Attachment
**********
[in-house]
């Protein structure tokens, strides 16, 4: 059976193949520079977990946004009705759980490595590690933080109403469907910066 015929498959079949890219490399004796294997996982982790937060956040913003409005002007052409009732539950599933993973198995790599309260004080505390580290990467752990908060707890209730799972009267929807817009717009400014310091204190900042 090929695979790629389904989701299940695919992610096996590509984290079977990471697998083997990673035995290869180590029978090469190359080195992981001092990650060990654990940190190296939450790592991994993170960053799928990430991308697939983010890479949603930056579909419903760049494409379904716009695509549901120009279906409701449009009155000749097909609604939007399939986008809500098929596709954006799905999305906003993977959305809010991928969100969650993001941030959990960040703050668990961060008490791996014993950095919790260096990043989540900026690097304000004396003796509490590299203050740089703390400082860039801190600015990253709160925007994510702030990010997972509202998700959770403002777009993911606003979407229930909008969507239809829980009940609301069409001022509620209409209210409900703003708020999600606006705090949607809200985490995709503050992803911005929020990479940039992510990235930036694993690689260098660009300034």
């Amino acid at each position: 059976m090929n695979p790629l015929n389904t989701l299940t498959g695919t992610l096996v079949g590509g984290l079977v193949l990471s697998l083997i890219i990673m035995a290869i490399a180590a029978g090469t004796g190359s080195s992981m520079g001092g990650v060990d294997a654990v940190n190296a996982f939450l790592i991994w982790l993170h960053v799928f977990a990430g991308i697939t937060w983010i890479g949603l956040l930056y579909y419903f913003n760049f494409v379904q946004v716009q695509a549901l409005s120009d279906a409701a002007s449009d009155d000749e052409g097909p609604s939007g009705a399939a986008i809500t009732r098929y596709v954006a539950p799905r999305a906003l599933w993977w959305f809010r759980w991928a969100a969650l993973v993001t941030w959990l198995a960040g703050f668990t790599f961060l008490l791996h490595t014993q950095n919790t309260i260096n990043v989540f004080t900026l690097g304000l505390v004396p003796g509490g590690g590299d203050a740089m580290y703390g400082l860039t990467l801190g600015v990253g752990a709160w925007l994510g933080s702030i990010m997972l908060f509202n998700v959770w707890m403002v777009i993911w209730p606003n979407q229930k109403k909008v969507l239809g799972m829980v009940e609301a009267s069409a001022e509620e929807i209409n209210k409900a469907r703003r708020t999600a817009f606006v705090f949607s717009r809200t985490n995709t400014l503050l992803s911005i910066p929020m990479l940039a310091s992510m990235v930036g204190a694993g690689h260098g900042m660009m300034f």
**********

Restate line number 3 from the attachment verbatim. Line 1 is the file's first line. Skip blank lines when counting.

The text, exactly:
């Amino acid at each position: 059976m090929n695979p790629l015929n389904t989701l299940t498959g695919t992610l096996v079949g590509g984290l079977v193949l990471s697998l083997i890219i990673m035995a290869i490399a180590a029978g090469t004796g190359s080195s992981m520079g001092g990650v060990d294997a654990v940190n190296a996982f939450l790592i991994w982790l993170h960053v799928f977990a990430g991308i697939t937060w983010i890479g949603l956040l930056y579909y419903f913003n760049f494409v379904q946004v716009q695509a549901l409005s120009d279906a409701a002007s449009d009155d000749e052409g097909p609604s939007g009705a399939a986008i809500t009732r098929y596709v954006a539950p799905r999305a906003l599933w993977w959305f809010r759980w991928a969100a969650l993973v993001t941030w959990l198995a960040g703050f668990t790599f961060l008490l791996h490595t014993q950095n919790t309260i260096n990043v989540f004080t900026l690097g304000l505390v004396p003796g509490g590690g590299d203050a740089m580290y703390g400082l860039t990467l801190g600015v990253g752990a709160w925007l994510g933080s702030i990010m997972l908060f509202n998700v959770w707890m403002v777009i993911w209730p606003n979407q229930k109403k909008v969507l239809g799972m829980v009940e609301a009267s069409a001022e509620e929807i209409n209210k409900a469907r703003r708020t999600a817009f606006v705090f949607s717009r809200t985490n995709t400014l503050l992803s911005i910066p929020m990479l940039a310091s992510m990235v930036g204190a694993g690689h260098g900042m660009m300034f």